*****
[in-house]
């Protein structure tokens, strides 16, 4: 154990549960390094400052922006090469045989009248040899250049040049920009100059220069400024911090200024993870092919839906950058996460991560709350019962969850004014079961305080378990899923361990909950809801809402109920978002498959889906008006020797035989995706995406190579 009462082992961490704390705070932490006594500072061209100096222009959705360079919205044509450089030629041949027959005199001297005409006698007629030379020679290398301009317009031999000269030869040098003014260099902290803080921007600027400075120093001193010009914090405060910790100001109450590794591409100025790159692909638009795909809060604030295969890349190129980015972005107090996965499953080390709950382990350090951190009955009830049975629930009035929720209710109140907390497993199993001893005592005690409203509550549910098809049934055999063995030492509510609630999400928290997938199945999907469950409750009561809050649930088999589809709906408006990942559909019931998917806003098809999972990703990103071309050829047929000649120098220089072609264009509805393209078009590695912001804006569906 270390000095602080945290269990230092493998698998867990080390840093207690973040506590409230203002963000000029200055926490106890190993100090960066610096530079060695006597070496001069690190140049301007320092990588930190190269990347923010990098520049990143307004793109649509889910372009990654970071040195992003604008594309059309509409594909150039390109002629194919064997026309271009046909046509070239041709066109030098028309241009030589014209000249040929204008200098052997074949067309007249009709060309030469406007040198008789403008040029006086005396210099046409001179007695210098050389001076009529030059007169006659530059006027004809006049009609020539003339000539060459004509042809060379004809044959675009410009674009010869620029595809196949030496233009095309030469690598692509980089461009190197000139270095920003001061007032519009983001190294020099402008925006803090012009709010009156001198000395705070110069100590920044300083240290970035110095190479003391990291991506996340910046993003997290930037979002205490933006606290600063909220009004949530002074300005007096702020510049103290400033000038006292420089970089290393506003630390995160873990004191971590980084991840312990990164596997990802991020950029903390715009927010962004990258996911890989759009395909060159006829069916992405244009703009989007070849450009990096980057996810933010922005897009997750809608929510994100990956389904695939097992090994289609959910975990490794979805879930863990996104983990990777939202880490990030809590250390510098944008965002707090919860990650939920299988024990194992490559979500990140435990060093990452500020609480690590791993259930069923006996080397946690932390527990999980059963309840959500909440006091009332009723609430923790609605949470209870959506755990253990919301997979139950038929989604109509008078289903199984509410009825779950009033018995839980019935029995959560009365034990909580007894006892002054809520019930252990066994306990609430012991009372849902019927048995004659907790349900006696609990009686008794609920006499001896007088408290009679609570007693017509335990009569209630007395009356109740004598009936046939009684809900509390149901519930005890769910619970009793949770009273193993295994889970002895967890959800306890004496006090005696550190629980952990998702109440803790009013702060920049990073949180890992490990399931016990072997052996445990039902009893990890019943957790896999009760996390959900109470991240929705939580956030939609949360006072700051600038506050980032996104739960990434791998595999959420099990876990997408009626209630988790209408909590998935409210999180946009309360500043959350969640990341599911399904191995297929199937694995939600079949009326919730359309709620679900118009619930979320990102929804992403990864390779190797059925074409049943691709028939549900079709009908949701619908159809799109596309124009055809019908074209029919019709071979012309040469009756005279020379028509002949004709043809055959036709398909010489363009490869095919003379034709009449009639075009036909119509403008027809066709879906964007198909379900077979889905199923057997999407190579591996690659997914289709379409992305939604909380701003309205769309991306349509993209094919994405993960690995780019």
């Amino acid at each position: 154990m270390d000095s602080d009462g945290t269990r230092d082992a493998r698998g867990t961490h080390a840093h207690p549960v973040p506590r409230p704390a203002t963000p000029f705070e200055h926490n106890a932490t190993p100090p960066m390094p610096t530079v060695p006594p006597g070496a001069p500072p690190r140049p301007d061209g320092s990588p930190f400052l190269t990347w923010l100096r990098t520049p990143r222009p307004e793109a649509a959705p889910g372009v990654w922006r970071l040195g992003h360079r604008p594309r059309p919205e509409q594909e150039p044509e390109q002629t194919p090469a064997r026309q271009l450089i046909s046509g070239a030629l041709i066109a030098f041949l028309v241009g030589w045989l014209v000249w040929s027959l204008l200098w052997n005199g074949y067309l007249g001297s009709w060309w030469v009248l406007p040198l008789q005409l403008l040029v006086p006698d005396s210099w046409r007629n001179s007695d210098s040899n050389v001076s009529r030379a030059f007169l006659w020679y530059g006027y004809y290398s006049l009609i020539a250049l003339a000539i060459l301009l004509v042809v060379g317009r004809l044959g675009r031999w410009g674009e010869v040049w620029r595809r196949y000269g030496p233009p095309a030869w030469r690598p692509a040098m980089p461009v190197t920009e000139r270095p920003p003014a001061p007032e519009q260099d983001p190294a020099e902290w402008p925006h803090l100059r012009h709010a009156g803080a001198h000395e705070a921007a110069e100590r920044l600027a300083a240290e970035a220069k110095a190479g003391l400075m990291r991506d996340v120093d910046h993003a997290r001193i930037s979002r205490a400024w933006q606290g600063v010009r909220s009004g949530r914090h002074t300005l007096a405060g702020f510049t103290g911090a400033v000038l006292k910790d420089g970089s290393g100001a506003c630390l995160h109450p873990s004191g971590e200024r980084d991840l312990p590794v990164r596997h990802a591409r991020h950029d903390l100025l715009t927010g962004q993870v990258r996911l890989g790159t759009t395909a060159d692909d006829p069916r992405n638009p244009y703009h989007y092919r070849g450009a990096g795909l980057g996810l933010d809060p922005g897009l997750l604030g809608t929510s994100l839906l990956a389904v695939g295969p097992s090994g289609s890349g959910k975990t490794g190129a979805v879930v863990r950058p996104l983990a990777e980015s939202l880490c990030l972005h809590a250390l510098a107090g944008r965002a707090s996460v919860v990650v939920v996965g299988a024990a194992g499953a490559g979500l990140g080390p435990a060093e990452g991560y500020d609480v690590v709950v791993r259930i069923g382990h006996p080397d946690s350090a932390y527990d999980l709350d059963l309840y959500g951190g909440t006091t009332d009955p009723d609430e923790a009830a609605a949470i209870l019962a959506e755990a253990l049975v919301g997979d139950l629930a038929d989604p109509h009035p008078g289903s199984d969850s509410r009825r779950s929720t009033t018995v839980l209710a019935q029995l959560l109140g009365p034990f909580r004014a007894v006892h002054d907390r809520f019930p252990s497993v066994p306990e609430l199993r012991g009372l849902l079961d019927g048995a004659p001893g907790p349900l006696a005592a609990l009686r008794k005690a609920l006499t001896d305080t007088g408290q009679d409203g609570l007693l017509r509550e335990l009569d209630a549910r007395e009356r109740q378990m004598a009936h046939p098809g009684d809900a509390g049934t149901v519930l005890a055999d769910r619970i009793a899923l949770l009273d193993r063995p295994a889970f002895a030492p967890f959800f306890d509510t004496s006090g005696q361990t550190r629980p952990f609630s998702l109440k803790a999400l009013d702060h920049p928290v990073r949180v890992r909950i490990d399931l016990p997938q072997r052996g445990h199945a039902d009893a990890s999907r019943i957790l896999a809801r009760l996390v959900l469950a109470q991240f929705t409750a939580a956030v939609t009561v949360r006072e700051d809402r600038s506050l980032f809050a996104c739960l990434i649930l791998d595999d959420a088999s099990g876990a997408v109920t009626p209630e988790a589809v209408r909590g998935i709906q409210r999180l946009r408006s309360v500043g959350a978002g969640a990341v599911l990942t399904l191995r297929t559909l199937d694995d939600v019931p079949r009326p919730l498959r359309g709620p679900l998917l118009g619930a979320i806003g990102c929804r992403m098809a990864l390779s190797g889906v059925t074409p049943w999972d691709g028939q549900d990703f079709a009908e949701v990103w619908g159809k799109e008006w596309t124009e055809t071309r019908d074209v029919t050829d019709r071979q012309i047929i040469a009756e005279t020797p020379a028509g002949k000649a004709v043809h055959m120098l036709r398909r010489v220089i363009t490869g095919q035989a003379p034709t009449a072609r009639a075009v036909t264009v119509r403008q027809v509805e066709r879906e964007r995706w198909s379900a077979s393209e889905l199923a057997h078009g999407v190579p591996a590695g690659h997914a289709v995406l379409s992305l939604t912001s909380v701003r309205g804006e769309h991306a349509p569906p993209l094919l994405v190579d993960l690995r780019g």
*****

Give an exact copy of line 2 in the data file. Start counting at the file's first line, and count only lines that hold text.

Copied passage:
């Protein structure tokens, strides 16, 4: 154990549960390094400052922006090469045989009248040899250049040049920009100059220069400024911090200024993870092919839906950058996460991560709350019962969850004014079961305080378990899923361990909950809801809402109920978002498959889906008006020797035989995706995406190579 009462082992961490704390705070932490006594500072061209100096222009959705360079919205044509450089030629041949027959005199001297005409006698007629030379020679290398301009317009031999000269030869040098003014260099902290803080921007600027400075120093001193010009914090405060910790100001109450590794591409100025790159692909638009795909809060604030295969890349190129980015972005107090996965499953080390709950382990350090951190009955009830049975629930009035929720209710109140907390497993199993001893005592005690409203509550549910098809049934055999063995030492509510609630999400928290997938199945999907469950409750009561809050649930088999589809709906408006990942559909019931998917806003098809999972990703990103071309050829047929000649120098220089072609264009509805393209078009590695912001804006569906 270390000095602080945290269990230092493998698998867990080390840093207690973040506590409230203002963000000029200055926490106890190993100090960066610096530079060695006597070496001069690190140049301007320092990588930190190269990347923010990098520049990143307004793109649509889910372009990654970071040195992003604008594309059309509409594909150039390109002629194919064997026309271009046909046509070239041709066109030098028309241009030589014209000249040929204008200098052997074949067309007249009709060309030469406007040198008789403008040029006086005396210099046409001179007695210098050389001076009529030059007169006659530059006027004809006049009609020539003339000539060459004509042809060379004809044959675009410009674009010869620029595809196949030496233009095309030469690598692509980089461009190197000139270095920003001061007032519009983001190294020099402008925006803090012009709010009156001198000395705070110069100590920044300083240290970035110095190479003391990291991506996340910046993003997290930037979002205490933006606290600063909220009004949530002074300005007096702020510049103290400033000038006292420089970089290393506003630390995160873990004191971590980084991840312990990164596997990802991020950029903390715009927010962004990258996911890989759009395909060159006829069916992405244009703009989007070849450009990096980057996810933010922005897009997750809608929510994100990956389904695939097992090994289609959910975990490794979805879930863990996104983990990777939202880490990030809590250390510098944008965002707090919860990650939920299988024990194992490559979500990140435990060093990452500020609480690590791993259930069923006996080397946690932390527990999980059963309840959500909440006091009332009723609430923790609605949470209870959506755990253990919301997979139950038929989604109509008078289903199984509410009825779950009033018995839980019935029995959560009365034990909580007894006892002054809520019930252990066994306990609430012991009372849902019927048995004659907790349900006696609990009686008794609920006499001896007088408290009679609570007693017509335990009569209630007395009356109740004598009936046939009684809900509390149901519930005890769910619970009793949770009273193993295994889970002895967890959800306890004496006090005696550190629980952990998702109440803790009013702060920049990073949180890992490990399931016990072997052996445990039902009893990890019943957790896999009760996390959900109470991240929705939580956030939609949360006072700051600038506050980032996104739960990434791998595999959420099990876990997408009626209630988790209408909590998935409210999180946009309360500043959350969640990341599911399904191995297929199937694995939600079949009326919730359309709620679900118009619930979320990102929804992403990864390779190797059925074409049943691709028939549900079709009908949701619908159809799109596309124009055809019908074209029919019709071979012309040469009756005279020379028509002949004709043809055959036709398909010489363009490869095919003379034709009449009639075009036909119509403008027809066709879906964007198909379900077979889905199923057997999407190579591996690659997914289709379409992305939604909380701003309205769309991306349509993209094919994405993960690995780019």